Thanks for making me feel like the Richest Man in Town
A few big milestones for FWF this week. Thank you all for making them happen.
First– WE DID IT!!!! We’ve reached, and far exceeded my goal of 100 blog followers through email, twitter, and wordpress by the end of the year. We’re currently at 158, shattering the goal (and this doesn’t even count the 52 who have liked the brand spankin’ new Fathers, Work and Family facebook page).
As a result of this success, as promised, I am donating $400 to the National Fatherhood Initiative, a well-established, national not-for-profit whose mission is to: “To improve the well-being of children by increasing the proportion of children growing up with involved, responsible, and committed fathers.” They provide resources, training and skill-building workshops for fathers all over the country, and pay special attention to helping military families and those in low-income communities. After all, the point is fathers helping fathers.
Third, we have reached 4000 page views for the blog! This is more traffic in the first 3 months than I ever anticipated. I am truly grateful.
Finally, I was recently asked to write a guest article for another blog- my first guest post! (here’s the link, but I am also reprinting it below). It is part of Father Factor’s 12 Dads of Christmas series. Enjoy:
Even Better Than Being Santa
Like virtually every child, I LOVED Christmas, especially when I was young enough to believe in Santa. After growing up, Christmas is still special, but it is no longer magic. That is, until you have kids and can now pass the magic along to them- and even better YOU get to be Santa. As a dad, it is never more true than during Christmas that it is better to give than to receive.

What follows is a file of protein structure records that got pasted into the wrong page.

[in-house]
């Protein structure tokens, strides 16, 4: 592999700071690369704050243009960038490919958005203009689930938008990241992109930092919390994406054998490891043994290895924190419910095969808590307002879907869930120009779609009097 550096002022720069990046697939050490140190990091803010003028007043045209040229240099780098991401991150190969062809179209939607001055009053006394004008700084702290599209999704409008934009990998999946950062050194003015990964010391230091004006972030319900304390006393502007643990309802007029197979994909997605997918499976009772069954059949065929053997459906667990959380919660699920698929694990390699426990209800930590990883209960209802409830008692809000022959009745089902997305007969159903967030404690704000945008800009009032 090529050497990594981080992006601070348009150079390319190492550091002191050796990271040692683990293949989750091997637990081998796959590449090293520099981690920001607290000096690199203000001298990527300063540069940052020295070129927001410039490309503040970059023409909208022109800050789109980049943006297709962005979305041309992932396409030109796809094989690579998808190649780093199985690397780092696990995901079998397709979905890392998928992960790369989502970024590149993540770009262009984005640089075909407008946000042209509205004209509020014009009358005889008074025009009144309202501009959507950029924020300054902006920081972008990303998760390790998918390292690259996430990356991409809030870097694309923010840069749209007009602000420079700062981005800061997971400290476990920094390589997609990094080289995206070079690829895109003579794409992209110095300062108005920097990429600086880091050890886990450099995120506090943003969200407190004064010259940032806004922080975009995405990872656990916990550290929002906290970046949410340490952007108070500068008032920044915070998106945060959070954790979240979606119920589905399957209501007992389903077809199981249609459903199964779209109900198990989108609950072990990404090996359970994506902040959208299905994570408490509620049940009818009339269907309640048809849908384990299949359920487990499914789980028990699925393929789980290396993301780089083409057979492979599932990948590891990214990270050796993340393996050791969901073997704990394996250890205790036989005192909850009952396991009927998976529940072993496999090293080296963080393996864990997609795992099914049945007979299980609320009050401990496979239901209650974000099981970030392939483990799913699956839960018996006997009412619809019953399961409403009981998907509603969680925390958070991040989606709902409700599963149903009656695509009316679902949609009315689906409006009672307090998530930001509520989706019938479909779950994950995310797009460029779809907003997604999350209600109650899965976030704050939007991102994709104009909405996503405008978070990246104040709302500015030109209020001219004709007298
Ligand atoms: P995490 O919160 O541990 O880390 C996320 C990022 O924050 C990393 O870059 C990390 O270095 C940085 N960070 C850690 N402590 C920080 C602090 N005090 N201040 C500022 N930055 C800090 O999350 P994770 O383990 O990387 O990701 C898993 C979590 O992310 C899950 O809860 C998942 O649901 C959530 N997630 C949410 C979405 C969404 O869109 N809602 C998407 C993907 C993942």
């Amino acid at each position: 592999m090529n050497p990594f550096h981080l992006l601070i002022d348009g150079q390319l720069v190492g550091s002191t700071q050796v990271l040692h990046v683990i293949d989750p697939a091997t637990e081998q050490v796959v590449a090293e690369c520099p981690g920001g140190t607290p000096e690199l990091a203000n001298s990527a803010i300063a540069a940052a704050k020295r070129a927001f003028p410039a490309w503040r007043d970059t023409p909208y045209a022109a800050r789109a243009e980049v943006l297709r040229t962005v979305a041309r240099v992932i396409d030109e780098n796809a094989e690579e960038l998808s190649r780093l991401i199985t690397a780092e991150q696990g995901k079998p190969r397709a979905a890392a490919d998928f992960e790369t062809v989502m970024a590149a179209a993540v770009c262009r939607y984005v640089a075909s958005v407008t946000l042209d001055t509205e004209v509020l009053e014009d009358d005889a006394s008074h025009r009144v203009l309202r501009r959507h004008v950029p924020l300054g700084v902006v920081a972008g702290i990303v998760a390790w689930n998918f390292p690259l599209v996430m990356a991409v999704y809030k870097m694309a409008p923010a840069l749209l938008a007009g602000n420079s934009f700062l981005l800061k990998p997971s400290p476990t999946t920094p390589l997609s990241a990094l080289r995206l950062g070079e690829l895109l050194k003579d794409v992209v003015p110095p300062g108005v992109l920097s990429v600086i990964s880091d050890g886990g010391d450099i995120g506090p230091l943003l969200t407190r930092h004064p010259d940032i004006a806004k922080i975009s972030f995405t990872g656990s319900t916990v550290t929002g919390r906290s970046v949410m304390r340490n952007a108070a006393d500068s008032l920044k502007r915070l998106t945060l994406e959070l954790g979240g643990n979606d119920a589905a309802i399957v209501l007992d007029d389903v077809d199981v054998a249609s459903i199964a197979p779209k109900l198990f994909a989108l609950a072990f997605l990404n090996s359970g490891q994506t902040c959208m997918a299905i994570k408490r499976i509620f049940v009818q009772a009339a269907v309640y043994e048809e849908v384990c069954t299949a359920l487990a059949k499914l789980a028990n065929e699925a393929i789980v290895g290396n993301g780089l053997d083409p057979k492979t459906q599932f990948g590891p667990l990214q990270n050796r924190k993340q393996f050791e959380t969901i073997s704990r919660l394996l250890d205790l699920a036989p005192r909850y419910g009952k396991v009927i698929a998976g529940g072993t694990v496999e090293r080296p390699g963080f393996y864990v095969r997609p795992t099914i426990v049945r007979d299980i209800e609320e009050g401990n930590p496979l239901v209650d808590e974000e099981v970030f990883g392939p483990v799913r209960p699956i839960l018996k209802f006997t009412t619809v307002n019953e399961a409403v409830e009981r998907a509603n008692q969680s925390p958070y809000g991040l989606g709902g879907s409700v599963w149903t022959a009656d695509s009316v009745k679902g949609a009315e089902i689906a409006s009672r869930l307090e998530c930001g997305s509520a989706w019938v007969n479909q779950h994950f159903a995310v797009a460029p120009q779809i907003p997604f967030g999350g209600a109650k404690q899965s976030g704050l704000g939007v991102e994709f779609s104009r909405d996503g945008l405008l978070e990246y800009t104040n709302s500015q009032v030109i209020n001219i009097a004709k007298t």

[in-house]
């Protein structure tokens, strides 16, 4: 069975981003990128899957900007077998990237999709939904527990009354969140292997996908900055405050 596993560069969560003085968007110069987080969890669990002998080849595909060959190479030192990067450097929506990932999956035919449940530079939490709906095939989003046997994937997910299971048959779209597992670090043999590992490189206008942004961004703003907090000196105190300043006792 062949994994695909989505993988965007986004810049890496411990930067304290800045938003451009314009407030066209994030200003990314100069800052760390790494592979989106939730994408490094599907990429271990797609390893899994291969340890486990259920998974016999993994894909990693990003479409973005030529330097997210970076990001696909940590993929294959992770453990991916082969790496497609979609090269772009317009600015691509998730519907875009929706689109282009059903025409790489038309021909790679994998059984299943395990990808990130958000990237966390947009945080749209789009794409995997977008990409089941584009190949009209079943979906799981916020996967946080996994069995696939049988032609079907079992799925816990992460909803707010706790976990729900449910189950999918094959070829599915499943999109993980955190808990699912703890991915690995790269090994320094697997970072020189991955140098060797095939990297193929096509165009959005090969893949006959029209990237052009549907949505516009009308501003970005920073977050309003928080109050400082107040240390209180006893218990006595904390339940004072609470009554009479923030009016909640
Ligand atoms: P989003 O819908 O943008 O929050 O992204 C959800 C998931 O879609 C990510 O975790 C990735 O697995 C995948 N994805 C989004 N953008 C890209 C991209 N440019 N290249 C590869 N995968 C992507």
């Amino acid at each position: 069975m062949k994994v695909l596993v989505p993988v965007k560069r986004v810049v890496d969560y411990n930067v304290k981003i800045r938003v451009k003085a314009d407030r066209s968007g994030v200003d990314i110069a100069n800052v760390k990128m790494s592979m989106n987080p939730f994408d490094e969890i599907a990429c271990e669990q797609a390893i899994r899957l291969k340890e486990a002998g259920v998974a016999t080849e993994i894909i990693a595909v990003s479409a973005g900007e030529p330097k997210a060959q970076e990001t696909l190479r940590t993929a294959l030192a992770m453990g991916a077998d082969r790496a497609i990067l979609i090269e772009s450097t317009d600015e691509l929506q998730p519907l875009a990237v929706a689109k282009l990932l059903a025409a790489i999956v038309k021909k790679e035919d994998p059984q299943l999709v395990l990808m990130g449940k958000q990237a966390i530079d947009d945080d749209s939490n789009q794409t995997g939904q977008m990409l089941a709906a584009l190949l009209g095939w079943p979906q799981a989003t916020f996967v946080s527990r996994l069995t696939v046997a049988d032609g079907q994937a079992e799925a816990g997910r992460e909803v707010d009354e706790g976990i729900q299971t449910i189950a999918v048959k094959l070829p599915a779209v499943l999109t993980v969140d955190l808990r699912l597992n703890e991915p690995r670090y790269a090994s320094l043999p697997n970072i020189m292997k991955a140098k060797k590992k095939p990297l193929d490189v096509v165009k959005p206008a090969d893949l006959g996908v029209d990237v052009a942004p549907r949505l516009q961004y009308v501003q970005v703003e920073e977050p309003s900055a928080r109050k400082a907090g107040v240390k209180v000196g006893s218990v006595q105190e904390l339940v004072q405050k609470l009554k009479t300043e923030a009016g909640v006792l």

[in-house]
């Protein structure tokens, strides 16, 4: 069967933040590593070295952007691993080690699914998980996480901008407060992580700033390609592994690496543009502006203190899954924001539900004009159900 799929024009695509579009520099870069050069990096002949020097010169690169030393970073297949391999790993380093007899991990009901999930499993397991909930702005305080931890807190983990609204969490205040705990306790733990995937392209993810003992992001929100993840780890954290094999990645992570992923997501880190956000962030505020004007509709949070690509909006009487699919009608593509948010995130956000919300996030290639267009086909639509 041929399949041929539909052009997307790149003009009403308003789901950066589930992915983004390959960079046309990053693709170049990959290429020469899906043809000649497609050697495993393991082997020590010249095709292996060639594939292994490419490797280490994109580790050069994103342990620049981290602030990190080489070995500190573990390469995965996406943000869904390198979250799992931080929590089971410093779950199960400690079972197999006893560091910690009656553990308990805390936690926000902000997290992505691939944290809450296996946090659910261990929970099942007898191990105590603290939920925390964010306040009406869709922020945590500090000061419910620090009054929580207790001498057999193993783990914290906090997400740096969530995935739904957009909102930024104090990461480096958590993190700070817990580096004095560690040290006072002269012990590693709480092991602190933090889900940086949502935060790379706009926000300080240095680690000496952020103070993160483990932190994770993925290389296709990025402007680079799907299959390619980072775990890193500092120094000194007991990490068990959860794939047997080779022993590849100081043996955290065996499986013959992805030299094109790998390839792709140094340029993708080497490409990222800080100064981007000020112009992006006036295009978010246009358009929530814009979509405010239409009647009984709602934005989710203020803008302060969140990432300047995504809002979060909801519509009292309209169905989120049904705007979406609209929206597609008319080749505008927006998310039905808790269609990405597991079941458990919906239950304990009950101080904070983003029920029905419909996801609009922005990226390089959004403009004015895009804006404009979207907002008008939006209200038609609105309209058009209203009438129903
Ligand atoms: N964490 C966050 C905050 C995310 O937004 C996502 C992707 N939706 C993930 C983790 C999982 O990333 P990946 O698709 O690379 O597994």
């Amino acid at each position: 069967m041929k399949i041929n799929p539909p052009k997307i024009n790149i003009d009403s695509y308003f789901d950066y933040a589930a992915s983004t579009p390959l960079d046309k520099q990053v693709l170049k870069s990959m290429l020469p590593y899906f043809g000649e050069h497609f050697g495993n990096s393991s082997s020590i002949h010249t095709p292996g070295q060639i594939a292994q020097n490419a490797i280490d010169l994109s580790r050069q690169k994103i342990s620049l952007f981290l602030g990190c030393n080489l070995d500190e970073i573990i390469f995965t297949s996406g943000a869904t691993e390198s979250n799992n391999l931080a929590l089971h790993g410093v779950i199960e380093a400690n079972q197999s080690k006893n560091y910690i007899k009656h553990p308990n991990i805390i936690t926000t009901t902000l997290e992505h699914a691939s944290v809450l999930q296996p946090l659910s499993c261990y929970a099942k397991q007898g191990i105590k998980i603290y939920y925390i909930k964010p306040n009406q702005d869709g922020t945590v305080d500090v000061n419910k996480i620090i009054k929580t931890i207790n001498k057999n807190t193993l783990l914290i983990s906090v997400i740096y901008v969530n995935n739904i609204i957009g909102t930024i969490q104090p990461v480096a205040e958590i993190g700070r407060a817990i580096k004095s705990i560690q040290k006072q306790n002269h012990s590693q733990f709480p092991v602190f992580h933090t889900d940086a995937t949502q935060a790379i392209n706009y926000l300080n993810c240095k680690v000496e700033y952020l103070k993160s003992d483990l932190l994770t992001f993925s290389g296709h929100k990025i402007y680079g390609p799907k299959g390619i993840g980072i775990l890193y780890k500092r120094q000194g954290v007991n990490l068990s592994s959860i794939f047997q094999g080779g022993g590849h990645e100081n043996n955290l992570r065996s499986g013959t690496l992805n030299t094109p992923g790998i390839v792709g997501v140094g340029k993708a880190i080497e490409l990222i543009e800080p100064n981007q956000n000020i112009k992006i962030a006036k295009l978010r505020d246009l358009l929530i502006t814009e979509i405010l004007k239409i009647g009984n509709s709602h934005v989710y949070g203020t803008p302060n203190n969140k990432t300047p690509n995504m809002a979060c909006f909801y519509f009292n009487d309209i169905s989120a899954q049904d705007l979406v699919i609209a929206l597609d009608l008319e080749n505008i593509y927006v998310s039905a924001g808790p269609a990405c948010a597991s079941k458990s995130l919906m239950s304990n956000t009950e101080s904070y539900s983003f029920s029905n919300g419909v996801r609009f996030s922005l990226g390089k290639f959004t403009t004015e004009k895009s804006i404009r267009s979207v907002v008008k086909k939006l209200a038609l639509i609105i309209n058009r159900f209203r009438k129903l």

However, my favorite Christmas fatherhood moment came not when I gave, but when it became clear to me that my son, Nick, learned the joy of giving. Two Christmases ago, when he was 5, I had taken Nick to an art center a few weeks before Christmas—you know the kind, where kids can paint ceramics or make mosaics. He chose to make a small mosaic for his mother. I helped only a little, and the mosaic turned out great. Both the woman at the art center and I complimented his work quite a bit. He was very proud.
As Christmas approached, Nick kept talking about what he made for mom, and became increasingly excited about giving it to her. I had to keep reminding him not to ruin the surprise. Of course, he was excited about presents, too, but he was really focused on giving the mosaic to mom.
On Christmas morning, Nick wakes up, gets us out of bed and runs downstairs to the tree. There’s a tree full of presents, including some big impressive-looking boxes and a bike with a bow. But Nick hardly even noticed. He dug through the presents to find his gift for mom, and proudly gave it to her.
For me, this was a precious fatherhood moment, and was even better than getting to be Santa. At such a young age, my son learned the true meaning of Christmas.
I hope all my fellow Santas out there have joyous holidays!